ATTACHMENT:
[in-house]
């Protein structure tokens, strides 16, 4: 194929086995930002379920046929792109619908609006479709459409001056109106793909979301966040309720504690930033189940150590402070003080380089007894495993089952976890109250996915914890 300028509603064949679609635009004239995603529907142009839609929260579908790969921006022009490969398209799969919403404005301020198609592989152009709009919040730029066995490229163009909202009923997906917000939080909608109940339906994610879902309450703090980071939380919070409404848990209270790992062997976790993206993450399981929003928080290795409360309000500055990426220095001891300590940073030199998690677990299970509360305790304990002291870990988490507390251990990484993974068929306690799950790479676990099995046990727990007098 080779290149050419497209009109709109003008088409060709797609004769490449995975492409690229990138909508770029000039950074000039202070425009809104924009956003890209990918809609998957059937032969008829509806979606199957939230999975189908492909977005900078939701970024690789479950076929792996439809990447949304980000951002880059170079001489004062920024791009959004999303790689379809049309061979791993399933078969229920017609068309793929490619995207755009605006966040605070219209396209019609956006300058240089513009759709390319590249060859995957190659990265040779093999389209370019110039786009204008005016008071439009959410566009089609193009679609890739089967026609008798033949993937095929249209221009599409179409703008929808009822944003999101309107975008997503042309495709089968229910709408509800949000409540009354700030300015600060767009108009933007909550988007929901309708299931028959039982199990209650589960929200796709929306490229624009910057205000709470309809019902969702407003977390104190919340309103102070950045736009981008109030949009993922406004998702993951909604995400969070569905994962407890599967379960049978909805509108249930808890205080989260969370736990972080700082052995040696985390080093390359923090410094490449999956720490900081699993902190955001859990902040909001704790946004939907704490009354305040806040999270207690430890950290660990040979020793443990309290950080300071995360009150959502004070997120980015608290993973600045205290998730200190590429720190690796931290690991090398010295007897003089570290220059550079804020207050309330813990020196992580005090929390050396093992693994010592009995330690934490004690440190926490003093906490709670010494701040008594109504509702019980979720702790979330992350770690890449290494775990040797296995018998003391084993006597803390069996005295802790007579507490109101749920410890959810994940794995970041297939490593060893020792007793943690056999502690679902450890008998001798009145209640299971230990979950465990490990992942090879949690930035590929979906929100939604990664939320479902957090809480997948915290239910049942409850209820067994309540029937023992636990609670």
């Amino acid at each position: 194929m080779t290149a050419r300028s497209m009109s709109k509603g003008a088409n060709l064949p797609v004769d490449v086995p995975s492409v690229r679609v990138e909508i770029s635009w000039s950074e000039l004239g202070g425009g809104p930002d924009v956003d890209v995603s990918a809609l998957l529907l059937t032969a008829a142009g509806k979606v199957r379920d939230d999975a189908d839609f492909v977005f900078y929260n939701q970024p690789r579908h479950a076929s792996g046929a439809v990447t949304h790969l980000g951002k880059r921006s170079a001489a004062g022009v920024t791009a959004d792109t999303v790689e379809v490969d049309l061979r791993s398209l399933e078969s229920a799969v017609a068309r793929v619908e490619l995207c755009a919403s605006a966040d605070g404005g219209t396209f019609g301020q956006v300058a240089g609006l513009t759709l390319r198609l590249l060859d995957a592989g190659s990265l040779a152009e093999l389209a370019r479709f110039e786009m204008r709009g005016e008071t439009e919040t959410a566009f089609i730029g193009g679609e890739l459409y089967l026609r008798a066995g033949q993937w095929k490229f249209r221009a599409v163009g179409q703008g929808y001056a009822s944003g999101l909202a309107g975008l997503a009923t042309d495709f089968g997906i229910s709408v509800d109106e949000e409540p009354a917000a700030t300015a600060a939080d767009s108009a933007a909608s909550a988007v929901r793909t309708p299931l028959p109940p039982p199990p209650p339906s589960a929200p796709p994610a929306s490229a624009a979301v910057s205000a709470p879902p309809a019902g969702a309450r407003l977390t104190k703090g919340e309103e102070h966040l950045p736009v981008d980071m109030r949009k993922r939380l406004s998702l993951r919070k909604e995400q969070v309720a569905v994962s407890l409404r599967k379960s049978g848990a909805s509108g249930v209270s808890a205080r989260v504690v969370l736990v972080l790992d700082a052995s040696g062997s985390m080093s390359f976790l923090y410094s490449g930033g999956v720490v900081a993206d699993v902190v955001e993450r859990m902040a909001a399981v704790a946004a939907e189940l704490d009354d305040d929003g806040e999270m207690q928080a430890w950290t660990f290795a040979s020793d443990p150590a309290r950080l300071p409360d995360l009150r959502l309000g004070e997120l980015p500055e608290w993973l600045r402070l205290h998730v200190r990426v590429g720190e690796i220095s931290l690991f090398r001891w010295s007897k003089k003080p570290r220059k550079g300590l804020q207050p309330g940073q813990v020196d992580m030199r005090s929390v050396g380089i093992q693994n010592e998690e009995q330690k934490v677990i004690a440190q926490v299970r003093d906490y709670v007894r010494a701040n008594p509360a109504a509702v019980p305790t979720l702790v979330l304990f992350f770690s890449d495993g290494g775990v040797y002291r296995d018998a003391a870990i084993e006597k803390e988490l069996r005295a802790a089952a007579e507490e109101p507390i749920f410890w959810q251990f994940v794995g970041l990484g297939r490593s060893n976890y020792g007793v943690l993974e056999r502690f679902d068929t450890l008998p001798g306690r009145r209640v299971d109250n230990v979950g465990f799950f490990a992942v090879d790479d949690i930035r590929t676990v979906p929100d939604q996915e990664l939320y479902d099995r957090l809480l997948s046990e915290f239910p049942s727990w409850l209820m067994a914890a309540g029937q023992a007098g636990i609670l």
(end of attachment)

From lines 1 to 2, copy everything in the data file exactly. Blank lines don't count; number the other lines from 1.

[in-house]
């Protein structure tokens, strides 16, 4: 194929086995930002379920046929792109619908609006479709459409001056109106793909979301966040309720504690930033189940150590402070003080380089007894495993089952976890109250996915914890 300028509603064949679609635009004239995603529907142009839609929260579908790969921006022009490969398209799969919403404005301020198609592989152009709009919040730029066995490229163009909202009923997906917000939080909608109940339906994610879902309450703090980071939380919070409404848990209270790992062997976790993206993450399981929003928080290795409360309000500055990426220095001891300590940073030199998690677990299970509360305790304990002291870990988490507390251990990484993974068929306690799950790479676990099995046990727990007098 080779290149050419497209009109709109003008088409060709797609004769490449995975492409690229990138909508770029000039950074000039202070425009809104924009956003890209990918809609998957059937032969008829509806979606199957939230999975189908492909977005900078939701970024690789479950076929792996439809990447949304980000951002880059170079001489004062920024791009959004999303790689379809049309061979791993399933078969229920017609068309793929490619995207755009605006966040605070219209396209019609956006300058240089513009759709390319590249060859995957190659990265040779093999389209370019110039786009204008005016008071439009959410566009089609193009679609890739089967026609008798033949993937095929249209221009599409179409703008929808009822944003999101309107975008997503042309495709089968229910709408509800949000409540009354700030300015600060767009108009933007909550988007929901309708299931028959039982199990209650589960929200796709929306490229624009910057205000709470309809019902969702407003977390104190919340309103102070950045736009981008109030949009993922406004998702993951909604995400969070569905994962407890599967379960049978909805509108249930808890205080989260969370736990972080700082052995040696985390080093390359923090410094490449999956720490900081699993902190955001859990902040909001704790946004939907704490009354305040806040999270207690430890950290660990040979020793443990309290950080300071995360009150959502004070997120980015608290993973600045205290998730200190590429720190690796931290690991090398010295007897003089570290220059550079804020207050309330813990020196992580005090929390050396093992693994010592009995330690934490004690440190926490003093906490709670010494701040008594109504509702019980979720702790979330992350770690890449290494775990040797296995018998003391084993006597803390069996005295802790007579507490109101749920410890959810994940794995970041297939490593060893020792007793943690056999502690679902450890008998001798009145209640299971230990979950465990490990992942090879949690930035590929979906929100939604990664939320479902957090809480997948915290239910049942409850209820067994309540029937023992636990609670």